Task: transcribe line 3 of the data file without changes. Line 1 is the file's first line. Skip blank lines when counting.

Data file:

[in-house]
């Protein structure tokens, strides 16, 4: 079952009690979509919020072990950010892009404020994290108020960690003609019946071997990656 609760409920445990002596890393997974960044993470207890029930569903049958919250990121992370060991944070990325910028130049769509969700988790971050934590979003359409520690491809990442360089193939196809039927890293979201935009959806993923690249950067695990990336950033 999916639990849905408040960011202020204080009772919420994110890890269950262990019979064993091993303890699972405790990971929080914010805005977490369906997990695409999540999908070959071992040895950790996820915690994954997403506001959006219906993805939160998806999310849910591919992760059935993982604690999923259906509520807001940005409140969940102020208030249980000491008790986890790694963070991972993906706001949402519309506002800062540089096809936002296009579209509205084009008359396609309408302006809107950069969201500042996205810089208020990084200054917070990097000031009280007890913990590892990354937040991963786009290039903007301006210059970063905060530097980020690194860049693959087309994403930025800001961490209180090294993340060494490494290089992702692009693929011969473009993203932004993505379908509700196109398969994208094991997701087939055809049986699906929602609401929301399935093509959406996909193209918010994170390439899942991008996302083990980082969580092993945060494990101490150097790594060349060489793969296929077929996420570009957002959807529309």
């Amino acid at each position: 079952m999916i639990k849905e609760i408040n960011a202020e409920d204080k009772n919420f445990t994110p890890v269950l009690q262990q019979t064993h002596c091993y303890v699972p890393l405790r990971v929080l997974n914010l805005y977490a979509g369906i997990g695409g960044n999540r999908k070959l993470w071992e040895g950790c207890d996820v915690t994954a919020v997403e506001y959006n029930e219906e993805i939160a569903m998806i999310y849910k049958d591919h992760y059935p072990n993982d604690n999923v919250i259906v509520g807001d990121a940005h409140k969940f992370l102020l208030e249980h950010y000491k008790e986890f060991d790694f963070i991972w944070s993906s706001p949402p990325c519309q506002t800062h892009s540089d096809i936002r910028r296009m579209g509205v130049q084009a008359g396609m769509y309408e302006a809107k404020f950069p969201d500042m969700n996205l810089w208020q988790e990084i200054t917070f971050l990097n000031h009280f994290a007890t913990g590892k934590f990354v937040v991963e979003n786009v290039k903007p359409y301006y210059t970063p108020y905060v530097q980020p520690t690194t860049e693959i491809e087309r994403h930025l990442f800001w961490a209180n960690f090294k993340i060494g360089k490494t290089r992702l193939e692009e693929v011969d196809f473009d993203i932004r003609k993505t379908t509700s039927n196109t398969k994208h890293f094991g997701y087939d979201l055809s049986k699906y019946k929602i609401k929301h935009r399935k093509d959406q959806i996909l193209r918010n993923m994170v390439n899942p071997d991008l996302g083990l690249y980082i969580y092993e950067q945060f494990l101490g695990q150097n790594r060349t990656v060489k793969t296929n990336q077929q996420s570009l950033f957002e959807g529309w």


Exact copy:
């Amino acid at each position: 079952m999916i639990k849905e609760i408040n960011a202020e409920d204080k009772n919420f445990t994110p890890v269950l009690q262990q019979t064993h002596c091993y303890v699972p890393l405790r990971v929080l997974n914010l805005y977490a979509g369906i997990g695409g960044n999540r999908k070959l993470w071992e040895g950790c207890d996820v915690t994954a919020v997403e506001y959006n029930e219906e993805i939160a569903m998806i999310y849910k049958d591919h992760y059935p072990n993982d604690n999923v919250i259906v509520g807001d990121a940005h409140k969940f992370l102020l208030e249980h950010y000491k008790e986890f060991d790694f963070i991972w944070s993906s706001p949402p990325c519309q506002t800062h892009s540089d096809i936002r910028r296009m579209g509205v130049q084009a008359g396609m769509y309408e302006a809107k404020f950069p969201d500042m969700n996205l810089w208020q988790e990084i200054t917070f971050l990097n000031h009280f994290a007890t913990g590892k934590f990354v937040v991963e979003n786009v290039k903007p359409y301006y210059t970063p108020y905060v530097q980020p520690t690194t860049e693959i491809e087309r994403h930025l990442f800001w961490a209180n960690f090294k993340i060494g360089k490494t290089r992702l193939e692009e693929v011969d196809f473009d993203i932004r003609k993505t379908t509700s039927n196109t398969k994208h890293f094991g997701y087939d979201l055809s049986k699906y019946k929602i609401k929301h935009r399935k093509d959406q959806i996909l193209r918010n993923m994170v390439n899942p071997d991008l996302g083990l690249y980082i969580y092993e950067q945060f494990l101490g695990q150097n790594r060349t990656v060489k793969t296929n990336q077929q996420s570009l950033f957002e959807g529309w």